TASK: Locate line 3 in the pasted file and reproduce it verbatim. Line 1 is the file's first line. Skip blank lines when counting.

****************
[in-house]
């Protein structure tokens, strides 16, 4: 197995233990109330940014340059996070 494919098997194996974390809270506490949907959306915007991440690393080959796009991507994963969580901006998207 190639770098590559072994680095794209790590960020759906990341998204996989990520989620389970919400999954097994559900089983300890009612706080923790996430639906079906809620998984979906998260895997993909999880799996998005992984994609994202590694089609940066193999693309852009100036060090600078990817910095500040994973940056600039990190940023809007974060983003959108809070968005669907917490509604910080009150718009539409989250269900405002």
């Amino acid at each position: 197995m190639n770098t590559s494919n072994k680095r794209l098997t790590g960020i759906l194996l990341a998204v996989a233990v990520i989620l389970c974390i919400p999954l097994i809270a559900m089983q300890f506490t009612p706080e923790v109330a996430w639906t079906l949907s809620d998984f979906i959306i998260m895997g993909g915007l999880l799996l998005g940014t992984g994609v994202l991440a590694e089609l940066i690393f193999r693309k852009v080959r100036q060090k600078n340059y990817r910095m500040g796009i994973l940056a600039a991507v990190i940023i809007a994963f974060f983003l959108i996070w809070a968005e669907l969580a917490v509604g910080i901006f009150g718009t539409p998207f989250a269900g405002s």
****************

């Amino acid at each position: 197995m190639n770098t590559s494919n072994k680095r794209l098997t790590g960020i759906l194996l990341a998204v996989a233990v990520i989620l389970c974390i919400p999954l097994i809270a559900m089983q300890f506490t009612p706080e923790v109330a996430w639906t079906l949907s809620d998984f979906i959306i998260m895997g993909g915007l999880l799996l998005g940014t992984g994609v994202l991440a590694e089609l940066i690393f193999r693309k852009v080959r100036q060090k600078n340059y990817r910095m500040g796009i994973l940056a600039a991507v990190i940023i809007a994963f974060f983003l959108i996070w809070a968005e669907l969580a917490v509604g910080i901006f009150g718009t539409p998207f989250a269900g405002s």